Taika Waititi dedicated his Oscars win to "Indigenous kids all over the world" as he became the first Maori filmmaker to nab the prize for Adapted Screenplay.
The New Zealand-born director scooped the award for his Nazi-era satire Jojo Rabbit, starring Scarlett Johansson and Rebel Wilson, and, as he accepted the accolade on Sunday night, paid tribute to his Maori heritage.
"I dedicate this to all the Indigenous kids all over the world who want to do art and dance and write stories," he said. "We are the original storytellers and we can make it here as well."
Following Waititi's victory, New Zealand's Prime Minister, Jacinda Ardern, began her weekly press conference by congratulating the star.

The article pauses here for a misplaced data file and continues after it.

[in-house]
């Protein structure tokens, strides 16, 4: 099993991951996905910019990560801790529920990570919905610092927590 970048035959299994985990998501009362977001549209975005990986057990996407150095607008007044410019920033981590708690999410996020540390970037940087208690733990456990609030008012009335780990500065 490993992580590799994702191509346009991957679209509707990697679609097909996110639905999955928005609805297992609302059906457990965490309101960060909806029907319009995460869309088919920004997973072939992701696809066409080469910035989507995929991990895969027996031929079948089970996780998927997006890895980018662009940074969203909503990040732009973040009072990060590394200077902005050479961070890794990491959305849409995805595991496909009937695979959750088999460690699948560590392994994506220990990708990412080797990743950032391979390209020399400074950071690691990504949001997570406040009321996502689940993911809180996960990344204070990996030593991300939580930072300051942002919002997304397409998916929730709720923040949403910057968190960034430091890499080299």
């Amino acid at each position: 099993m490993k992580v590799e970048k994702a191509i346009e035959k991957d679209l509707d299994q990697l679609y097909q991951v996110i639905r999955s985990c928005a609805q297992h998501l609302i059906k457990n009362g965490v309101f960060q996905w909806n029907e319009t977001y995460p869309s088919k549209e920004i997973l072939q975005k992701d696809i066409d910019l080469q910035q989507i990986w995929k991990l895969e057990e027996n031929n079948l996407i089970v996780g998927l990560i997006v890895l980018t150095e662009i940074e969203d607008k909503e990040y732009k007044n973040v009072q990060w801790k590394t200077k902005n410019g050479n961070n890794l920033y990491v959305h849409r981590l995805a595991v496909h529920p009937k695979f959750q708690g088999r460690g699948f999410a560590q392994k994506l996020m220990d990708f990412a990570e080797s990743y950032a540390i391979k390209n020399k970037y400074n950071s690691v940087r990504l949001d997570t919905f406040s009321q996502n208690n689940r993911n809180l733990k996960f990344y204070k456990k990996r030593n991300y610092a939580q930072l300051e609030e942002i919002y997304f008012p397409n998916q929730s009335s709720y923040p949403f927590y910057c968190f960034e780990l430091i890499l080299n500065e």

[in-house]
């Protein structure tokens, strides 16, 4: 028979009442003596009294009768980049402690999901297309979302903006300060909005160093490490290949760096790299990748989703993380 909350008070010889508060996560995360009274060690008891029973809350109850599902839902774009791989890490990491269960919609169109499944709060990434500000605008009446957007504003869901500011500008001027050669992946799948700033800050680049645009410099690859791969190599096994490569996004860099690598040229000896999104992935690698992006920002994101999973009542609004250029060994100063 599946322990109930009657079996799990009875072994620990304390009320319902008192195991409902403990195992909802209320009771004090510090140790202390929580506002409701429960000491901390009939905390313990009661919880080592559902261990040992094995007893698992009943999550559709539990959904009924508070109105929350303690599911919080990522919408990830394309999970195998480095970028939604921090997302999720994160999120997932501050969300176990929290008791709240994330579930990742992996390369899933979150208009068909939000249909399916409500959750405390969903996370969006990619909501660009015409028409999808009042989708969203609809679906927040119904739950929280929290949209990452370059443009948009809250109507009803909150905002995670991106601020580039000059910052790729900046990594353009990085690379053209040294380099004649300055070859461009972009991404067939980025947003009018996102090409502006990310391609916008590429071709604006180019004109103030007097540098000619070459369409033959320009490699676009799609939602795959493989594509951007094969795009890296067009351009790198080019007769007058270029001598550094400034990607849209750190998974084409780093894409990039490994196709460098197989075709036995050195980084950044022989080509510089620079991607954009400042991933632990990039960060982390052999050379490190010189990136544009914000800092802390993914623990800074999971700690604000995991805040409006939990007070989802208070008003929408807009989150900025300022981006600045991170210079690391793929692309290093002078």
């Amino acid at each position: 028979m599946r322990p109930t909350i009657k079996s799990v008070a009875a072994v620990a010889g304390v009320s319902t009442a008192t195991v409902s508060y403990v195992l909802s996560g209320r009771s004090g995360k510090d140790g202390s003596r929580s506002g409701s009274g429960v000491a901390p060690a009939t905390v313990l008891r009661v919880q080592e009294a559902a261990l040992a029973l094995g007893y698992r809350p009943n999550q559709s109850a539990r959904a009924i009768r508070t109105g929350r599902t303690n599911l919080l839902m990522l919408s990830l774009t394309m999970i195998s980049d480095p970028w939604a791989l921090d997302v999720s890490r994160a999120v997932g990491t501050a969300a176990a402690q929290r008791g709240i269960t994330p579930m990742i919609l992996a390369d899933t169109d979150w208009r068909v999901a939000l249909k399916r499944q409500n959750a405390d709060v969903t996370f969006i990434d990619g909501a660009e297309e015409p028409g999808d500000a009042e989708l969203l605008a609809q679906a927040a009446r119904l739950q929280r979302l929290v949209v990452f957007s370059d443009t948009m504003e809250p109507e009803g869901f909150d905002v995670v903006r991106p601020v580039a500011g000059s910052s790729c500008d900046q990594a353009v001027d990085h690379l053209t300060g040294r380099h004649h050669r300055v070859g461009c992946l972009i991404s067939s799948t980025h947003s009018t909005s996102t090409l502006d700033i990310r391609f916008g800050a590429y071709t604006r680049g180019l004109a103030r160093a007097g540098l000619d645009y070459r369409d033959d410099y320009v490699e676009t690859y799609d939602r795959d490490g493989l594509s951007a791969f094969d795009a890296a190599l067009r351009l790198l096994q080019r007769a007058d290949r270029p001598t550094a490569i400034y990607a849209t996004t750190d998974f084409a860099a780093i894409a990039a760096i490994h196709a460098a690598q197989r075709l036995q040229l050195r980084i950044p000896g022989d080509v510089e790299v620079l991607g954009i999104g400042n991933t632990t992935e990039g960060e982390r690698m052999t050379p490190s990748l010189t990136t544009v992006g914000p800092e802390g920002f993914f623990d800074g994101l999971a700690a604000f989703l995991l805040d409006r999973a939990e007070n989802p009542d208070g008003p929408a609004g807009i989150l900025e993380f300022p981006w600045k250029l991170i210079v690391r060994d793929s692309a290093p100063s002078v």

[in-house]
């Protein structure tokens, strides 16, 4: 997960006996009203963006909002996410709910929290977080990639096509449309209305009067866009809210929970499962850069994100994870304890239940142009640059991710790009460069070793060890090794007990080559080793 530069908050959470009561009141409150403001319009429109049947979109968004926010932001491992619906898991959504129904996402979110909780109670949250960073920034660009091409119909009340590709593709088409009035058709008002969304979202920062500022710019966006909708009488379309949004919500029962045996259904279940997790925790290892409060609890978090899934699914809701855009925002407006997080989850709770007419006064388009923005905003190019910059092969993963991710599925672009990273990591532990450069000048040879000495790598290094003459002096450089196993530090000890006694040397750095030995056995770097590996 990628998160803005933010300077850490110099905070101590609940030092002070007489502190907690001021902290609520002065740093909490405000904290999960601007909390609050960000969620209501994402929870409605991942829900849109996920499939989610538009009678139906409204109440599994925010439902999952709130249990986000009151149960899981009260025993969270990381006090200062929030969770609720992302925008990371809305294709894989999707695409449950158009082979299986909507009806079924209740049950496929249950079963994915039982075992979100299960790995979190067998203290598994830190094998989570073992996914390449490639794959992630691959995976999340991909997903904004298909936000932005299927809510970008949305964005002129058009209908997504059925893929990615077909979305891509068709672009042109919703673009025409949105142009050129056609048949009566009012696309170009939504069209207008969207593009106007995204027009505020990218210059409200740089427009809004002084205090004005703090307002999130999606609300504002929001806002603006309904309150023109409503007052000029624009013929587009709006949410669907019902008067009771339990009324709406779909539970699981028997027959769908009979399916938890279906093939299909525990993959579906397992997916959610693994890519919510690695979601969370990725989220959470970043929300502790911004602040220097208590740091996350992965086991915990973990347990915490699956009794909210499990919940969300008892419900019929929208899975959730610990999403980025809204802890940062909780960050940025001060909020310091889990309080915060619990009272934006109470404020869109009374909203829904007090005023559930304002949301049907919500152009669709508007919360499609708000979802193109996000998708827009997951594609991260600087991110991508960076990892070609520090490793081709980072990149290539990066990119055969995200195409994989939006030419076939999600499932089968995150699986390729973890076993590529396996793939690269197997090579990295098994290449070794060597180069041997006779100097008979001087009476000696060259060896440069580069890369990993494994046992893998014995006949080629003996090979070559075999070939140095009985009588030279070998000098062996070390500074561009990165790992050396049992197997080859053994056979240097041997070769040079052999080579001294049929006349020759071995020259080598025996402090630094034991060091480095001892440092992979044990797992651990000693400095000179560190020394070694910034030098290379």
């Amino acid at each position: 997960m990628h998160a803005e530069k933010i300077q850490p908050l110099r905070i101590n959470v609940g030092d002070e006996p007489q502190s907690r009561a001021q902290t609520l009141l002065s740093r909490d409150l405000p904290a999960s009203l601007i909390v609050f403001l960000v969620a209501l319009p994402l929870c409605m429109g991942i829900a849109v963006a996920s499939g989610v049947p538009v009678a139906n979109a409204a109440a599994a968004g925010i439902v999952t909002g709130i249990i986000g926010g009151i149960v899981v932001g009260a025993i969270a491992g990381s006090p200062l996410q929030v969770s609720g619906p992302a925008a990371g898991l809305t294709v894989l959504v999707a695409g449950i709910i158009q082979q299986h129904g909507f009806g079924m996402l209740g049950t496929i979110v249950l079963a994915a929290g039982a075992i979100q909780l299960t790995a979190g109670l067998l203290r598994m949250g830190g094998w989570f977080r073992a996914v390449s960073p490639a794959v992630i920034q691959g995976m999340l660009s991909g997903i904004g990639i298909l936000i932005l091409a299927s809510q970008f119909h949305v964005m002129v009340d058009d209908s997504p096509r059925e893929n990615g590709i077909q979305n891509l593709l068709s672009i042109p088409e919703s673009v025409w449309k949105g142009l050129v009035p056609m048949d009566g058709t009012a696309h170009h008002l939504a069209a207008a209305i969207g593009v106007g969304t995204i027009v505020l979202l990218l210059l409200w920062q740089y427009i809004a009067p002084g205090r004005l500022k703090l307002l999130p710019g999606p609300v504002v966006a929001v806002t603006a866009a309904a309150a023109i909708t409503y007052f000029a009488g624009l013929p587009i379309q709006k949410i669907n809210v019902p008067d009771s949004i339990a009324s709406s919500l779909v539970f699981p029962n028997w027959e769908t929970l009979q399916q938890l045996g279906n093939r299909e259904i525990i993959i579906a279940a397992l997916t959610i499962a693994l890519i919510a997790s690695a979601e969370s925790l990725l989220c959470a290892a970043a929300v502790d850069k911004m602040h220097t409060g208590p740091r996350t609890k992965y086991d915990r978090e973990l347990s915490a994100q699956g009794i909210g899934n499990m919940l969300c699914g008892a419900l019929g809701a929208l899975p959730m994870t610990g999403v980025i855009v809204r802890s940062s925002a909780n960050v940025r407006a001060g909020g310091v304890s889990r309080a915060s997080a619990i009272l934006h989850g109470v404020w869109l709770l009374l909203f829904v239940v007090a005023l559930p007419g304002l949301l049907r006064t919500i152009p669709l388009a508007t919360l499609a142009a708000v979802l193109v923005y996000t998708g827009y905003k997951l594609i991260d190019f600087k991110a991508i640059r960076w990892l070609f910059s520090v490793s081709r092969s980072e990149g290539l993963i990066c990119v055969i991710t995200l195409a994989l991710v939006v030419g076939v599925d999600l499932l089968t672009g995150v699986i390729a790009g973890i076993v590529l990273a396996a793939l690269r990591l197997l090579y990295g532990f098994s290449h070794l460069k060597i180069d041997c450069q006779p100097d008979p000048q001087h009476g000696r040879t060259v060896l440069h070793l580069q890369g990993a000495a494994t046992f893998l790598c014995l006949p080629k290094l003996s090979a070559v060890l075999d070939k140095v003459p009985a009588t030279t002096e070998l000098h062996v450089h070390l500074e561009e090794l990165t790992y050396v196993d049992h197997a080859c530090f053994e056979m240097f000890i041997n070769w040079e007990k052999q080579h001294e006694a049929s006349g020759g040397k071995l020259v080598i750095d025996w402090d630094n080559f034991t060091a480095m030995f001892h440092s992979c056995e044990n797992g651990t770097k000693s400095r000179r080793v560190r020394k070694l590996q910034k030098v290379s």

"I know we're all incredibly proud of him," she gushed. "I don't see many movies, but I've seen that one, and not many people could pull off an amazing film like that."
Meanwhile, Christine Leunens, the author of the Caging Skies - the 2008 novel that Waititi made into Jojo Rabbit - told The Guardian after the ceremony that those behind the film were "about to have a well-needed drink".
"I feel that Taika took the message of the story and he put notes of hope and humour to bring it to a contemporary audience, offering a message that the story has become relevant again today," she said of the filmmaker's interpretation of her "careful" historical novel.
In addition to directing the movie, Waititi also appeared as a comedic version of Adolf Hitler. He received his first Oscar nomination for the short film Two Cars, One Night back in 2005.
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